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Hearts of Darkness: The European Exploration of Africa.

After his studies in depth of Stanley and Burton, Mr. McLynn now takes us for a general canter through 19th century exploration of Africa. Not a great deal of fact is added for the author is more concerned with the medical and psychological aspects of a rather disagreeable set of characters. Whether they were already abnormal or whether the horrors of Africa (and especially psychologically affective illness like malaria) sent them over the edge is debatable. There was certainly a high proportion of early and violent death, jealousies and the total inability of these loners to relate to their fellow travellers, black or white. To us, African exploration is British dominated, yet something might be learnt from the characters and tribulations of our fellow European such as Nachtigal, the doyen of German exploration, Karl Peters, Brazza and Rene Caillie.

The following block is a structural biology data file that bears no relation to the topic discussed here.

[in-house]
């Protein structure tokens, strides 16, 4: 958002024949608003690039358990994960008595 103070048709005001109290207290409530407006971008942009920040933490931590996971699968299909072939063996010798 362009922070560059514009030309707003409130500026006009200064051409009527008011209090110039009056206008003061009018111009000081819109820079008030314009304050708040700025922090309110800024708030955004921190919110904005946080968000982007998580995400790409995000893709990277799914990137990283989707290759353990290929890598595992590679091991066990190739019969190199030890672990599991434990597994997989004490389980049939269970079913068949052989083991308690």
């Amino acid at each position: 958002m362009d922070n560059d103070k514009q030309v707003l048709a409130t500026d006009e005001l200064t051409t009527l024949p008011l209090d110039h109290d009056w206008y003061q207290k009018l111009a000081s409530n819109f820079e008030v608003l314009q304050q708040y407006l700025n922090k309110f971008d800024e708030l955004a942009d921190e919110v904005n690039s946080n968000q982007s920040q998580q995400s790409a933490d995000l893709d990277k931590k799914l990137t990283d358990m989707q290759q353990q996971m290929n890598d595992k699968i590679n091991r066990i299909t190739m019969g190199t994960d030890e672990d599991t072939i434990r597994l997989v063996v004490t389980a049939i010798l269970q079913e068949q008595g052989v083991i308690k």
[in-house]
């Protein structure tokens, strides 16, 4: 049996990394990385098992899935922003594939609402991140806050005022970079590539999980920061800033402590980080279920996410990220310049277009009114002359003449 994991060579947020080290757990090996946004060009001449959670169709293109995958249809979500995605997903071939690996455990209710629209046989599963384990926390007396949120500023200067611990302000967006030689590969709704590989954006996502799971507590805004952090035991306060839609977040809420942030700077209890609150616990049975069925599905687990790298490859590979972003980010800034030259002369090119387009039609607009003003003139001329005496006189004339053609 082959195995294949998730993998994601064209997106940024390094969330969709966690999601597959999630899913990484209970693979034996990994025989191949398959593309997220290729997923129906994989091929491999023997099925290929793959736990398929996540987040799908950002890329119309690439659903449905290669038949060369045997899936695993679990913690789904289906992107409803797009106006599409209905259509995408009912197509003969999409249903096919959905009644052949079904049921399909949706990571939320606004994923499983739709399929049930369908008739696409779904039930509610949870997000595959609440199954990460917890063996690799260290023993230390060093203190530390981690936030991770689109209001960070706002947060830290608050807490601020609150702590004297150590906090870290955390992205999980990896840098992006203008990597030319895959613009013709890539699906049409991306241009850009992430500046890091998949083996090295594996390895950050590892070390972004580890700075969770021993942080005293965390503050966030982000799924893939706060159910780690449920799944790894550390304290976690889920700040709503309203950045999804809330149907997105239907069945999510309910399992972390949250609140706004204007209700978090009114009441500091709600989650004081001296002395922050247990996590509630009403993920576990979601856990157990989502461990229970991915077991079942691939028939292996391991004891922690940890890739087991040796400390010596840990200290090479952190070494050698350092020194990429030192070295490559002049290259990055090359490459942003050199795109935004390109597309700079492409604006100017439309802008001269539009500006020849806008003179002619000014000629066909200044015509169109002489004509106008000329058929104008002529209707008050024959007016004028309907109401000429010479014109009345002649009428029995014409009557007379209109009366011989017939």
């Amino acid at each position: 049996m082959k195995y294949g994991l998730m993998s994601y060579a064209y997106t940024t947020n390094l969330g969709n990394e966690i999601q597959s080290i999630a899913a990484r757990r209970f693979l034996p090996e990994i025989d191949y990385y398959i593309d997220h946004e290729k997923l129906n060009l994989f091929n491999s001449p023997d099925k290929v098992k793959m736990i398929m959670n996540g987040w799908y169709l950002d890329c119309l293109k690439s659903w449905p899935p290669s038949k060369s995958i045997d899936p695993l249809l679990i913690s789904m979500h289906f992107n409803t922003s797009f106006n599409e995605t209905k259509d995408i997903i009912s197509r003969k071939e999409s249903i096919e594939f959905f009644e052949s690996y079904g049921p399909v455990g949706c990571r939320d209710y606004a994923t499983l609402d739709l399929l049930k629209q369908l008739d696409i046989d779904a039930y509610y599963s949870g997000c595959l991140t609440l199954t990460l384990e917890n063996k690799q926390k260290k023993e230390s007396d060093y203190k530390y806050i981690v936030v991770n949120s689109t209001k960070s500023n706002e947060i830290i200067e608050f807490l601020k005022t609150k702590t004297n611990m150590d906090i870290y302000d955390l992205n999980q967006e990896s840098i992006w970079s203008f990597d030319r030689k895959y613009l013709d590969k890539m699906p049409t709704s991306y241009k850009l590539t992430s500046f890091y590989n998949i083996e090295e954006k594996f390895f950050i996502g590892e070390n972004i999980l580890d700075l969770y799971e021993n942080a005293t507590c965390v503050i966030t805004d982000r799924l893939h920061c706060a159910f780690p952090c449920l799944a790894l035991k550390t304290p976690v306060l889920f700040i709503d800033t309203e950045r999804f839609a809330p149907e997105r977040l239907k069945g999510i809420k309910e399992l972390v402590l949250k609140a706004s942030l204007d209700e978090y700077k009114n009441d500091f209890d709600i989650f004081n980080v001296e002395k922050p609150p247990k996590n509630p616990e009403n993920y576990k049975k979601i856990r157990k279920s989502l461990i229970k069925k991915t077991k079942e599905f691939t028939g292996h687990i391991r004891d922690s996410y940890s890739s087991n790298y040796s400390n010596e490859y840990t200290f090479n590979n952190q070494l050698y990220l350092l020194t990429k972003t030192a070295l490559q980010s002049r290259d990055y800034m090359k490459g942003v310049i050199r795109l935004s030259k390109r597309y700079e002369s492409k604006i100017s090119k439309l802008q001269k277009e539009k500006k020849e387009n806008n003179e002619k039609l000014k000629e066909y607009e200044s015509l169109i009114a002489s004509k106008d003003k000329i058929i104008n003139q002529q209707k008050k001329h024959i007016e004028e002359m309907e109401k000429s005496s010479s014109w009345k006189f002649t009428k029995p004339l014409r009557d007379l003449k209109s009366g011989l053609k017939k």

McLynn devotes a chapter to the 'dark companions', the "wangwana' without whom the Europeans could not have succeeded. Maybe more than one short sentence of acknowledgement is due to Donald Simpson's pioneer classic, Dark Companions (1975). More explorers might have survived if they had taken local advice, but they perished like those Australian explorers who so patently ignored aboriginal lore of survival. It must have seemed odd to Africans to see these unsuitably clad Europeans portering so much peculiar gear (including cats to act as a barometric gauge). Though it must be admitted that payment of 'hongo' (tribute for transport through tribal areas) came heavy. It might be profitable to enter into a study of African psychology but Mr. McLynn thinks we lack data even for famous companions like Bombay, Susi and Chuma. It is hard enough for us to understand the psychology of their master Livingstone who could make totally politically incorrect statements: 'We come as members of a superior race and servants of a God that desires to elevate the more degraded portions of the human family'.

Mr. McLynn is not out to politicise the Victorian explorer, but he stirs some muddy psychological waters when mulling over the oddness of the male psyche when let loose in Africa -- a fascinating if not lucid read.
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Author:Mortimer, Molly
Publication:Contemporary Review
Article Type:Book Review
Date:Jan 1, 1993
Previous Article:Inside the Foreign Office.
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